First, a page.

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Wow ... This thread has moved from the death of the latest service to attempt to retransmit locals without paying royalties to the death of the stations they carry.
I can believe it. Except for football and Nascar, I have not turned on a local station for over a year. If they were to go 4KHDR, I might watch some programming just for the experience, but 720p??? Forget it. I still watch mainly linear cable channels, YouTube, HBOMax and Disney+, in that order.
 

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The broadcasters have to deal with the fact that the way we "consume" media has changed drastically in the past 50 years. We went from having one television in the home with the programming on one of three broadcast networks plus maybe 1-2 independent stations to where we have multiple televisions in the home plus mobile phones and tablets for watching programming. Missed an episode? No more several month wait for a rerun, just stream it! And, what is the most talked about programs? Most likely on a streaming service now. We have seen the rise and fall of physical media alternatives (Beta, VHS, DVD, BluRay) and their distribution methods (video rental store, video selection at the store).

Also, our lives have dramatically changed in the past 50 years. I'm in a middle of a major project at work, and I told my neighbor (a major Dallas Cowboys fan) that I won't be able to drop by for the Sunday games until November. I only have one day off at the moment, and I need that day for myself to run errands and do chores. Right now, I can't afford that three hour slice out of my weekend when I can watch the highlights on nfl.com .
 

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The broadcasters have to deal with the fact that the way we "consume" media has changed drastically in the past 50 years. We went from having one television in the home with the programming on one of three broadcast networks plus maybe 1-2 independent stations to where we have multiple televisions in the home plus mobile phones and tablets for watching programming. Missed an episode? No more several month wait for a rerun, just stream it! And, what is the most talked about programs? Most likely on a streaming service now. We have seen the rise and fall of physical media alternatives (Beta, VHS, DVD, BluRay) and their distribution methods (video rental store, video selection at the store).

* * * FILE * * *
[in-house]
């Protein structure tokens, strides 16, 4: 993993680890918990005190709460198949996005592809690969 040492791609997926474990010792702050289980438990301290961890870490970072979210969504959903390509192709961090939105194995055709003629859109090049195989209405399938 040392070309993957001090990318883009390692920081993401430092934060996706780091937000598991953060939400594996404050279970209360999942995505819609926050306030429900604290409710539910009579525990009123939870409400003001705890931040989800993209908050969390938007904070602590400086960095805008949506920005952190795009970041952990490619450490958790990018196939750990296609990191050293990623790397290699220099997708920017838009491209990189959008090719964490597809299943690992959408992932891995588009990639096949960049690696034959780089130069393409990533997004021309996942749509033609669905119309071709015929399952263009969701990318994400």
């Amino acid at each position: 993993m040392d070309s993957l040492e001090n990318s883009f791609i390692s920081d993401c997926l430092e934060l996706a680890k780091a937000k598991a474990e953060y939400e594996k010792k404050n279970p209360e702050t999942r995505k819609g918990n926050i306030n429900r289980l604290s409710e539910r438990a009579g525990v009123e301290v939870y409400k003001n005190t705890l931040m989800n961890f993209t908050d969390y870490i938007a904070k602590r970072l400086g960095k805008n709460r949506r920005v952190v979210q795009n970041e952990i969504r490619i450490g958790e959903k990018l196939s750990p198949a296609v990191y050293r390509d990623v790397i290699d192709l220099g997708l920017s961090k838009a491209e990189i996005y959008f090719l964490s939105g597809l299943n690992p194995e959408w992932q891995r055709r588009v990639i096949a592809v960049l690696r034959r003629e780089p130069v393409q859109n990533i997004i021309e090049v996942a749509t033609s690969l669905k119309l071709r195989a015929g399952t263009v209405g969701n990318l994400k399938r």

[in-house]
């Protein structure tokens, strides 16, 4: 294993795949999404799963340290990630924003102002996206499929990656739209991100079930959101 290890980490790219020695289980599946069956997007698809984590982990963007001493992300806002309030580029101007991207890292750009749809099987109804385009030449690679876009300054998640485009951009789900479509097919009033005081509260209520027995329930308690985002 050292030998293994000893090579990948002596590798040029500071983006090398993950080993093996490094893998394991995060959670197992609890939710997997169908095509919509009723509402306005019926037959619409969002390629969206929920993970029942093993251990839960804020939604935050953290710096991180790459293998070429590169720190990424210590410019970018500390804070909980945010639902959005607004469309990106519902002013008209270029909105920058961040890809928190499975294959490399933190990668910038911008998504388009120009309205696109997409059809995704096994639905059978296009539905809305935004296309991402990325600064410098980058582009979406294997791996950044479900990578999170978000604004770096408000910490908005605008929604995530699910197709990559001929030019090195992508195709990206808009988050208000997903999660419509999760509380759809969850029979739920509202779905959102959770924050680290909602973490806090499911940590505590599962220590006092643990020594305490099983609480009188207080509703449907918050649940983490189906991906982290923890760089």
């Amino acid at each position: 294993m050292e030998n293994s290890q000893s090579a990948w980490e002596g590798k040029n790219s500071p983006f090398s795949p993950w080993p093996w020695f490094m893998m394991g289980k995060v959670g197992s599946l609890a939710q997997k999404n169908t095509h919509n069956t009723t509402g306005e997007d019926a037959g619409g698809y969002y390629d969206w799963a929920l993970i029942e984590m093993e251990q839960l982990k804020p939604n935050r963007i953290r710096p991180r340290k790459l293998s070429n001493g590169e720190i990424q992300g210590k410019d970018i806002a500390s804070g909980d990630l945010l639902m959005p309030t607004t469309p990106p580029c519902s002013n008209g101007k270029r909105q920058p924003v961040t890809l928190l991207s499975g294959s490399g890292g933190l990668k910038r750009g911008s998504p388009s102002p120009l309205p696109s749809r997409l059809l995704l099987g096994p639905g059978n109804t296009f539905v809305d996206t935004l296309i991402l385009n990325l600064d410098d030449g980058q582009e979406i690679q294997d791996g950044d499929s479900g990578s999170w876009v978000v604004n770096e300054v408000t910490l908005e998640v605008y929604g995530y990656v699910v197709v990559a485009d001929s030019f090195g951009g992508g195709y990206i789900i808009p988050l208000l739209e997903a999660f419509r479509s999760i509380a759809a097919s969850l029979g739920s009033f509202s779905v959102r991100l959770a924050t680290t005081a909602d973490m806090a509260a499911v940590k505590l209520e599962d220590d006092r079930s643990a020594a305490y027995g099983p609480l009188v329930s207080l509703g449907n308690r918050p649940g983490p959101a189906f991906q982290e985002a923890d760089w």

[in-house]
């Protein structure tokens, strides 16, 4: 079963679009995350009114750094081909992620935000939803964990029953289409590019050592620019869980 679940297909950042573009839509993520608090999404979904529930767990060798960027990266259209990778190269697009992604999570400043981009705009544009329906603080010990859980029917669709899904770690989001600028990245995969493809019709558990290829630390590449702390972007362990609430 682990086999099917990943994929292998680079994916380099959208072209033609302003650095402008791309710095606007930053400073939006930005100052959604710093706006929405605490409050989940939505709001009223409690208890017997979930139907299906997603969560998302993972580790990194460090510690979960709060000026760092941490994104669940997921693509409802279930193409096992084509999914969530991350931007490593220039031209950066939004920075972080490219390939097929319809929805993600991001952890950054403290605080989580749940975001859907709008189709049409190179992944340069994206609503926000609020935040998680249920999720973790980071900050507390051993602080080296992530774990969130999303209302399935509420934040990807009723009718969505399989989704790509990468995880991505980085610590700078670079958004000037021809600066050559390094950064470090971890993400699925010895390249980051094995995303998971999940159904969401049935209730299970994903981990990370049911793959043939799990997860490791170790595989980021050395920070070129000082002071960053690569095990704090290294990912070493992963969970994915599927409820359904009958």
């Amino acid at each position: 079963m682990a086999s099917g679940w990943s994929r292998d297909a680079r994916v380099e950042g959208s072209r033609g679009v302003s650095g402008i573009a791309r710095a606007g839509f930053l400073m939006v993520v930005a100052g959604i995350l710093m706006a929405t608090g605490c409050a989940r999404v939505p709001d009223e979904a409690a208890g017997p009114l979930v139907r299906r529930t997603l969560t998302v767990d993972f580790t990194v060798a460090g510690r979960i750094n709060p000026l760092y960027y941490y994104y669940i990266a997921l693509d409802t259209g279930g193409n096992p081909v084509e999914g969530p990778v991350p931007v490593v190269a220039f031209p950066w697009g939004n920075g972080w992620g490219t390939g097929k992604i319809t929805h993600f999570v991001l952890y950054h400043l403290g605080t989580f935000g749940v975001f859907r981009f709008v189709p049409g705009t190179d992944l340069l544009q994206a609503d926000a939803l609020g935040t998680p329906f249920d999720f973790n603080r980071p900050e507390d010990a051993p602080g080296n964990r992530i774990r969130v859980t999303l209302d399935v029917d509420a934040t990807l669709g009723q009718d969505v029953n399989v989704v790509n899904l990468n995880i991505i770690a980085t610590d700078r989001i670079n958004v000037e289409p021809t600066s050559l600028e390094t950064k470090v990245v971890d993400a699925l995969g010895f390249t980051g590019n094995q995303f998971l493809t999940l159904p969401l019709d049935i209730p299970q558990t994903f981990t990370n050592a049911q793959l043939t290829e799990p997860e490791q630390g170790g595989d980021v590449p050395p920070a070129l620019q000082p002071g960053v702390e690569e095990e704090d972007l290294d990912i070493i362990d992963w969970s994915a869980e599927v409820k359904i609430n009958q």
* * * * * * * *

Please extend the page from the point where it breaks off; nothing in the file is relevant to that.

Also, our lives have dramatically changed in the past 50 years. I'm in a middle of a major project at work, and I told my neighbor (a major Dallas Cowboys fan) that I won't be able to drop by for the Sunday games until November. I only have one day off at the moment, and I need that day for myself to run errands and do chores. Right now, I can't afford that three hour slice out of my weekend when I can watch the highlights on nfl.com .
I agree with your first part, things have changed, but I still think there's room for the major networks, especially on a local level because there still really isn't a better source of local news on TV than your local TV station. As for your second part, your day is no different than it was 50 years ago to be honest. People get busy and don't have time for TV or anything. There have been sources of highlights on TV since the 1980s when ESPN ran Sportscenter over and over again a good part of the day and your local channel would show more highlights than they do now. Today it's easier, and you can record your game and watch when you DO have time, but theoretically you could also do that back in the 1980s too with VHS. So I really don't think being too busy to watch TV is anything new.
 

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Top rated series of 2020-21 (adults 18-49) ... ESPN's Monday Night Football at #3, NFL Network Thursday Night Football tied for #6, Comedy Central's South Park tied for #15. Otherwise all OTA network shows until one gets down to #30. Top shows of 2020-21 (total viewers) ... ESPN and NFL Network football and nothing else that isn't OTA in the top 70.

OTA TV isn't dead yet. "Oh, but it will be in 20 years"? Possibly, but for now the OTA networks are in a good position.
 

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Yeah, OTA is still a pretty good source of entertainment. In my case it seems all that I record is on OTA and even there, the most recordings are from the CW. Did record some golf from the weekend and a bit of football too. Otherwise all the channels are pretty much duds for me, and that includes the slew of ‘cable’ channels that most often only have one or two shows of interest in any given week, the rest being filled in with drivel and reruns.
 

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Top rated series of 2020-21 (adults 18-49) ... ESPN's Monday Night Football at #3, NFL Network Thursday Night Football tied for #6, Comedy Central's South Park tied for #15. Otherwise all OTA network shows until one gets down to #30. Top shows of 2020-21 (total viewers) ... ESPN and NFL Network football and nothing else that isn't OTA in the top 70.